Article by

Hi, my name is Damian, and I'm tech gadget addict! Although I always had some interest in technology, it wasn't until I got my EX470 and more importantly found Mediasmartserver.net, that my interest became an addiction. My goal, aside from world domination and to see the Mets/Broncos win another championship, is to set up the perfect digital home where all my media is available at the click of a button. When I am not writing for Mediasmartserver.net you can find me over at my blog at http://www.adigitalhomeblog.com or follow me on twitter


{ 11 comments }

JohnBick July 3, 2012 at 7:29 pm

Have you tried this yet in BRIDGE mode?

I am beginning to think about extending a network where I can NOT get a wired connection but can get a wireless signal. Thoughts?

Damian July 7, 2012 at 6:05 am

Hey John,

As of yet I have not tried Bridge mode since the areas in my house where I need a wired connection I have no issues getting.

Given how well these devices have worked for me in AP mode I would expect that as long as the wireless signal was string enough and you aren’t looking to do a lot of high bitrate transfers/streaming via, Bridge mode should work as expected.

aaronwt July 9, 2012 at 1:57 pm

Does this get fast speeds like the DAp1522 units. I use eight of them(four in AP mode and four in bridge mode) And have been extremely happy with them and the speeds I’ve been getting.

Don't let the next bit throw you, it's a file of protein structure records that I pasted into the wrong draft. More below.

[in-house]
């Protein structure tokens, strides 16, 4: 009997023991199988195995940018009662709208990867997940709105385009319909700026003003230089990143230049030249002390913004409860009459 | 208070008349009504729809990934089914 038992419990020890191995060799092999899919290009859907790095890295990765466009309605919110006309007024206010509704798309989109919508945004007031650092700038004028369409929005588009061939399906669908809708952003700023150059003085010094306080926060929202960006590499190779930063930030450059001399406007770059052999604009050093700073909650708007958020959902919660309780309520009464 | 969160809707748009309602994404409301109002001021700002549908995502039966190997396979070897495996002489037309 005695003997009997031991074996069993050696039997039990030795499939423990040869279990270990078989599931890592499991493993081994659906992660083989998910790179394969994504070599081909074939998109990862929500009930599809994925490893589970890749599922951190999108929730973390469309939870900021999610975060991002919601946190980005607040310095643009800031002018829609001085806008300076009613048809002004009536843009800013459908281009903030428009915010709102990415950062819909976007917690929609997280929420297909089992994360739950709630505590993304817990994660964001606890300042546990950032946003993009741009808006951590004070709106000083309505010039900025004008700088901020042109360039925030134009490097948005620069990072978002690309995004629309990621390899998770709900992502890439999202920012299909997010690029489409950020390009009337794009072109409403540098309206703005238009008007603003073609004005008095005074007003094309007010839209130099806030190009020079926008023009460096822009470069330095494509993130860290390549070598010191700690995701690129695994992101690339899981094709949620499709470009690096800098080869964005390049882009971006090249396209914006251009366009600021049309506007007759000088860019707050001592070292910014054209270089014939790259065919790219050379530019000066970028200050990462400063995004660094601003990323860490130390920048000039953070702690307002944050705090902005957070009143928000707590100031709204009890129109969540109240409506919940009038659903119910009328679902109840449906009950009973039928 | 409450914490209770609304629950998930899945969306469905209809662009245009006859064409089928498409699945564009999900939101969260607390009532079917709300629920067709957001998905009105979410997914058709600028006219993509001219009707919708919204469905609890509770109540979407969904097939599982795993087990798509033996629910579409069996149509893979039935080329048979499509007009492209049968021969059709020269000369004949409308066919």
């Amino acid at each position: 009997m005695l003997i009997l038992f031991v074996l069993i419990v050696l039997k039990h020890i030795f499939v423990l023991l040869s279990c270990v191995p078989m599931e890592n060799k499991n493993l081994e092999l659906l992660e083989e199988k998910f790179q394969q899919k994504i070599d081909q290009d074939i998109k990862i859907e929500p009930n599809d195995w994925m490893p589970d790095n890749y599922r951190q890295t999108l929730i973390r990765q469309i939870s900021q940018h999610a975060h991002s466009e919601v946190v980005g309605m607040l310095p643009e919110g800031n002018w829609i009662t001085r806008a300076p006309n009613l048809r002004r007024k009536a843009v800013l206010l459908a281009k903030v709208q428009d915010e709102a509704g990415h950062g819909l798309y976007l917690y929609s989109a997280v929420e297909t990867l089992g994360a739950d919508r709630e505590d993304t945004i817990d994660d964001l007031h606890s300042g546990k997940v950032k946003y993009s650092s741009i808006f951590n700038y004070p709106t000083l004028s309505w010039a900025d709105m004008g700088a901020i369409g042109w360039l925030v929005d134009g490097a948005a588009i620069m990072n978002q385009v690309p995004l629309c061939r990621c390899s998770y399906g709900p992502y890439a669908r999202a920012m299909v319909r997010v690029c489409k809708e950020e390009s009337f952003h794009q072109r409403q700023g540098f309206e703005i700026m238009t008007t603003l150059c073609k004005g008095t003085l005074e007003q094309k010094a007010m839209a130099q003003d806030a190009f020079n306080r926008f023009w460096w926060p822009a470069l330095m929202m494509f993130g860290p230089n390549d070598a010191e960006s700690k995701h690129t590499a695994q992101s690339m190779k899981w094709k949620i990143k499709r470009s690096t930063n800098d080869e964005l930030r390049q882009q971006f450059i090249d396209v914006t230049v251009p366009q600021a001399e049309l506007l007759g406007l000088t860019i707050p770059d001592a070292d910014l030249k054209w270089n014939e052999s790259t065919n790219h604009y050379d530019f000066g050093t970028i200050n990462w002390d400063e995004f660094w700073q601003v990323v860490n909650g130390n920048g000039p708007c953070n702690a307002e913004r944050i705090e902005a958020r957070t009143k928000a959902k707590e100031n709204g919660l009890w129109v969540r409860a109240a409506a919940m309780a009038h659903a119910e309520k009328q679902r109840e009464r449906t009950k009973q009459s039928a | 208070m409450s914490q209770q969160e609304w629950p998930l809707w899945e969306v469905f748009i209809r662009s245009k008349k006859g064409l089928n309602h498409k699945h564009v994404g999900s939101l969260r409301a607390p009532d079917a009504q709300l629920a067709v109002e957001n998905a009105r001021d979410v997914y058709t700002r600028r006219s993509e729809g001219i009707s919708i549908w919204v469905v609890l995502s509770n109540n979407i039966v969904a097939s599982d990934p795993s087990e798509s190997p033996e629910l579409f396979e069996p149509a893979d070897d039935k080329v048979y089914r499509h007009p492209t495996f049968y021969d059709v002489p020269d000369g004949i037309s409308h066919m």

Damian July 9, 2012 at 1:59 pm

Speeds have been great so far, but most of what I do with these is internet browsing on my tablets. I did test the wireless connection using my laptop to this AP and actually had no issues streaming HD content (I was about 5 feet away from the AP) for the few minutes I tested.

aaronwt July 9, 2012 at 2:04 pm

I just noticed how you mention that you have to connect it to a PC again to change the settings. That is a major fail. With my DAP1522 units, all I had to do was connect to a PC initially, access with it’s default IP and then setup a static IP for my network. Then I could easily access it, whether in Bridge mode or AP mode, from a web browser from any device on the network. I really like the way the DAP1522 units are setup. I guess I can’t consider these. They took a major step backwards.